Now that you’ve shown your puppy where you want it to go, you need to show it when

you want it to do it. For a while though, the timing of its trips to the potty spot isn’t

completely up to you. Puppies under four months have to take several bathroom breaks

until its bladder develops fully.

Puppies need to take bathroom breaks when they wake up in the morning, after a nap,

after it eats, and after it plays. The best way to keep track of all those bathroom breaks is

to establish a feeding schedule, play time, take it out, and put it in the crate for a nap.

Such a schedule not only gives you some predictability during the housetraining process,

but your puppy will also become housetrained more quickly. That’s because if you take

it out to potty the same time everyday, its body will become accustomed to the schedule,

and it will be conditioned to do its business when you want it to.


Now that you know how to teach your puppy when and where to potty, you need to know

what to do when it actually eliminates. Once you’re at the potty spot, you’ll see your

little one sniff the ground intently, pace or circle, or maybe come to a stop. All of these

behaviors are cues that in just a few seconds, your puppy will either produce a puddle or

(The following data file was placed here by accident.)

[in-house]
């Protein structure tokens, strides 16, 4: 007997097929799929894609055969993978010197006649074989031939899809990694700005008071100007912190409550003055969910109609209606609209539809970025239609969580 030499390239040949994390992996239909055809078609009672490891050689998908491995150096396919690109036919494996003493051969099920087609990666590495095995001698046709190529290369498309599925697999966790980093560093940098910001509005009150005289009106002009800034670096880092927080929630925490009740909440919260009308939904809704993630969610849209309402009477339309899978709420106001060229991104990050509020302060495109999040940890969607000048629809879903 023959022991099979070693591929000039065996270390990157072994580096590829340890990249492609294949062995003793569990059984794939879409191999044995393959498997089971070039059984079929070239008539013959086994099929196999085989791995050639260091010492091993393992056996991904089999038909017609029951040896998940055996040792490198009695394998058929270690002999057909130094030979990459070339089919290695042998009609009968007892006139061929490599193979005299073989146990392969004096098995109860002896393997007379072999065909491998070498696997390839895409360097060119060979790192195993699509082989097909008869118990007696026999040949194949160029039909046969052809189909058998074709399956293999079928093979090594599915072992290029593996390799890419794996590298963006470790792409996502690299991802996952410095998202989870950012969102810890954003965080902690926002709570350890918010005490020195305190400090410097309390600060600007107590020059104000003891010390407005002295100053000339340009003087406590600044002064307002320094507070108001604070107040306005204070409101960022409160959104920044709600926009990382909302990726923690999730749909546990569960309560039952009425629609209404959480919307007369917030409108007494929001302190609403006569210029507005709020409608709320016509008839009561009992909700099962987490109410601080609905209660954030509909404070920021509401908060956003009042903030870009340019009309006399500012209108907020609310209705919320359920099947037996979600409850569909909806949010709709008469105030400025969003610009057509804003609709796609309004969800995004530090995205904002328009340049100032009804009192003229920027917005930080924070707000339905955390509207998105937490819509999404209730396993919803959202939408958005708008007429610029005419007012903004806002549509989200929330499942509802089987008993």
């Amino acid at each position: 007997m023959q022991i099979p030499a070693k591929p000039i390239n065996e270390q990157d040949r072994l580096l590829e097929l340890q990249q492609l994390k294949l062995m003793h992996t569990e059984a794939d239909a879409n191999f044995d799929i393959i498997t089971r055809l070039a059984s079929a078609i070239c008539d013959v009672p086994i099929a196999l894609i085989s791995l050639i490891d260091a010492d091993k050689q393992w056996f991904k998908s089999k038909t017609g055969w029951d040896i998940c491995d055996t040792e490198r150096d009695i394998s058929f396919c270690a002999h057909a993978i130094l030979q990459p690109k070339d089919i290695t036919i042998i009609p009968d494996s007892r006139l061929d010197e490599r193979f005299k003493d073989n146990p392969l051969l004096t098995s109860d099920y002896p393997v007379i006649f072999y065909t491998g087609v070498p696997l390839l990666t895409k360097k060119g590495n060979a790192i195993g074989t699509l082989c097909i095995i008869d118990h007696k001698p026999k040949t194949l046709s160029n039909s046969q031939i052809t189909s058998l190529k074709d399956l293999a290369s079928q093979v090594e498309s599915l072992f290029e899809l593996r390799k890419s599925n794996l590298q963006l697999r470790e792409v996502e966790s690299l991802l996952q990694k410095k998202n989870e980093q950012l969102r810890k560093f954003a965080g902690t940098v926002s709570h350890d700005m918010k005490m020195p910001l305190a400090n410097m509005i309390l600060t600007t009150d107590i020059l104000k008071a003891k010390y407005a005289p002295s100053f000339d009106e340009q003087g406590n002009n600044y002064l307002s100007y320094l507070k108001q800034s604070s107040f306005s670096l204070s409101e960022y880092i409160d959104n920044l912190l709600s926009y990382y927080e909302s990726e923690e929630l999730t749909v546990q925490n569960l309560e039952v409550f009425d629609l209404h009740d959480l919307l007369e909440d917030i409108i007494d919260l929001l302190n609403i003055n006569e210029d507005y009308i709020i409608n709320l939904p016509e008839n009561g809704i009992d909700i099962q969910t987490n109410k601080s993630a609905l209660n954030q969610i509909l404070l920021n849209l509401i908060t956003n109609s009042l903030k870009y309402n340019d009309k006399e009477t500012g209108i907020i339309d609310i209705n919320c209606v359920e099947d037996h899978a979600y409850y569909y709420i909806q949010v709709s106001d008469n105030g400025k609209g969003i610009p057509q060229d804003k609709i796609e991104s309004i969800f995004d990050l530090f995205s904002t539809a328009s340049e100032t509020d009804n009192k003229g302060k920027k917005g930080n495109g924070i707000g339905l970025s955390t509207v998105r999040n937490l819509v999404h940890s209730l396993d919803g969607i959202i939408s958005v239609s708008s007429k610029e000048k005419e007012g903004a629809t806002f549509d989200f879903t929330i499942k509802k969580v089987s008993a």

make a deposit.

No matter what your puppy’s pre-potty signal is, you need to give it a cue in return as

soon as it starts to eliminate. This cue, or potty prompt, should be something like “do

your business” or “go potty.” Use the same phrase each time your pup goes. It’s

important to limit the use of your potty cue only to the times you want your puppy to do

its business.

Eventually, your puppy may associate the phrase with the deed and potty exactly when

you tell it to. This helps on cold or rainy days or when you don’t want to wait too long

for your puppy to go.

Once you puppy finishes its business, praise the pup lavishly and give it a small treat.

Then bring it back inside. Potty time shouldn’t turn into play time.


While your puppy is still learning the housebreaking basics, your job is to make sure that

it doesn’t have the opportunity to make mistakes (or at least as few as possible). For this

reason, when your pup is not in its crate, you must watch it carefully, in fact, don’t take

your eyes off it! If your puppy shows any signs of needing to potty, scoop it up in your

arms and immediately go to the designated potty spot. After it goes, praise it.

If you’re too late, and your puppy graces your carpet with a puddle or a deposit, put the

puppy in its crate and clean the mess up without comment. Use an enzymatic cleaner

designed specifically for pet stains to eliminate the odors that might encourage your pup

to potty at the same spot again. Then, promise yourself and your pup that you’ll keep a

closer eye on it in the future to prevent such an accident from happening again.


Don’t expect your puppy to learn its bathroom manners overnight. Housetraining takes

time, patience, and understanding. Your puppy needs time not only to figure out what

you want it to do, but also to develop the physical ability to control its urges to eliminate

until it gets to the potty spot.